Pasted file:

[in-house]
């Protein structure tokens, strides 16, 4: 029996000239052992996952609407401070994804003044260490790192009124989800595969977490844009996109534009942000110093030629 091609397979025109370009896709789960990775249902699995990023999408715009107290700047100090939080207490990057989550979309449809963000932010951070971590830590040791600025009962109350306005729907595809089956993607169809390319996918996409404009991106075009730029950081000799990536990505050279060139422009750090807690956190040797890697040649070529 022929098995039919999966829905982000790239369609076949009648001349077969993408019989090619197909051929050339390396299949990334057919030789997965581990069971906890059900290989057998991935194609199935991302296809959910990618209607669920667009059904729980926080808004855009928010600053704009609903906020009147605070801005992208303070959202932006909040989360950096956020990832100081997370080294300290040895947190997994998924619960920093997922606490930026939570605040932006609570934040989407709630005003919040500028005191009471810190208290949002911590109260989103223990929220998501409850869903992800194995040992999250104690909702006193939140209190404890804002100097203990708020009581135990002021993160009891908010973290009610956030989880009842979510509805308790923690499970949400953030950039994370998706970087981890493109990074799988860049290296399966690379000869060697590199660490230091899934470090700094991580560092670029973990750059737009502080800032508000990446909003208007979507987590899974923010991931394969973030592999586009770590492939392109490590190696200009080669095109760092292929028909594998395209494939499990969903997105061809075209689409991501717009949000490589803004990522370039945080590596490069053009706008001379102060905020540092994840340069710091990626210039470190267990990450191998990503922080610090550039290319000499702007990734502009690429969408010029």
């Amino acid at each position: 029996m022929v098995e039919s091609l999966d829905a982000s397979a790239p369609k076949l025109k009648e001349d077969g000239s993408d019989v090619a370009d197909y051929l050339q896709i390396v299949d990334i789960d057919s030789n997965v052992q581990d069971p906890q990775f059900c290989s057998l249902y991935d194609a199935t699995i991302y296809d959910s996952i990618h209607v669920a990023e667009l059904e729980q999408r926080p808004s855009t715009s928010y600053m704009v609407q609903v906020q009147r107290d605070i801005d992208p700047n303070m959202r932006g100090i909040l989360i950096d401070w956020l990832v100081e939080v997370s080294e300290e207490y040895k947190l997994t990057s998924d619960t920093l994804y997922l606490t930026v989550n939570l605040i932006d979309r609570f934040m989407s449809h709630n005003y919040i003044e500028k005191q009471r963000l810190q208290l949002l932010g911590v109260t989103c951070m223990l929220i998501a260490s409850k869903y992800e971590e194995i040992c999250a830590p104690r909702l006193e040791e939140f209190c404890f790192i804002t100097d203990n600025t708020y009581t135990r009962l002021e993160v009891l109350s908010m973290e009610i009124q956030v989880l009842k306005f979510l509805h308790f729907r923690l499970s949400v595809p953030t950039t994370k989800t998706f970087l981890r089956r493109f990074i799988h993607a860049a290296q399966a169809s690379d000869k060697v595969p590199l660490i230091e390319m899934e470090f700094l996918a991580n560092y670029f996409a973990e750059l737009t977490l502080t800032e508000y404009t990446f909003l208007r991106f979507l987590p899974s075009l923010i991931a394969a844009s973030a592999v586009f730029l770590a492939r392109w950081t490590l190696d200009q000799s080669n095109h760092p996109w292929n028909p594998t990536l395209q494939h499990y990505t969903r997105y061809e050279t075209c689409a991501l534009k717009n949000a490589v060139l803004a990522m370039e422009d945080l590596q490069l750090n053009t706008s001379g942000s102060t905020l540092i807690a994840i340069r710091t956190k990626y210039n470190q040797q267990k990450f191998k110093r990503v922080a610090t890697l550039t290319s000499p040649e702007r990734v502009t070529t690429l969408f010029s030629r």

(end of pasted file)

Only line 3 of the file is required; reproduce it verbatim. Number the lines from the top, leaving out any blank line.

């Amino acid at each position: 029996m022929v098995e039919s091609l999966d829905a982000s397979a790239p369609k076949l025109k009648e001349d077969g000239s993408d019989v090619a370009d197909y051929l050339q896709i390396v299949d990334i789960d057919s030789n997965v052992q581990d069971p906890q990775f059900c290989s057998l249902y991935d194609a199935t699995i991302y296809d959910s996952i990618h209607v669920a990023e667009l059904e729980q999408r926080p808004s855009t715009s928010y600053m704009v609407q609903v906020q009147r107290d605070i801005d992208p700047n303070m959202r932006g100090i909040l989360i950096d401070w956020l990832v100081e939080v997370s080294e300290e207490y040895k947190l997994t990057s998924d619960t920093l994804y997922l606490t930026v989550n939570l605040i932006d979309r609570f934040m989407s449809h709630n005003y919040i003044e500028k005191q009471r963000l810190q208290l949002l932010g911590v109260t989103c951070m223990l929220i998501a260490s409850k869903y992800e971590e194995i040992c999250a830590p104690r909702l006193e040791e939140f209190c404890f790192i804002t100097d203990n600025t708020y009581t135990r009962l002021e993160v009891l109350s908010m973290e009610i009124q956030v989880l009842k306005f979510l509805h308790f729907r923690l499970s949400v595809p953030t950039t994370k989800t998706f970087l981890r089956r493109f990074i799988h993607a860049a290296q399966a169809s690379d000869k060697v595969p590199l660490i230091e390319m899934e470090f700094l996918a991580n560092y670029f996409a973990e750059l737009t977490l502080t800032e508000y404009t990446f909003l208007r991106f979507l987590p899974s075009l923010i991931a394969a844009s973030a592999v586009f730029l770590a492939r392109w950081t490590l190696d200009q000799s080669n095109h760092p996109w292929n028909p594998t990536l395209q494939h499990y990505t969903r997105y061809e050279t075209c689409a991501l534009k717009n949000a490589v060139l803004a990522m370039e422009d945080l590596q490069l750090n053009t706008s001379g942000s102060t905020l540092i807690a994840i340069r710091t956190k990626y210039n470190q040797q267990k990450f191998k110093r990503v922080a610090t890697l550039t290319s000499p040649e702007r990734v502009t070529t690429l969408f010029s030629r």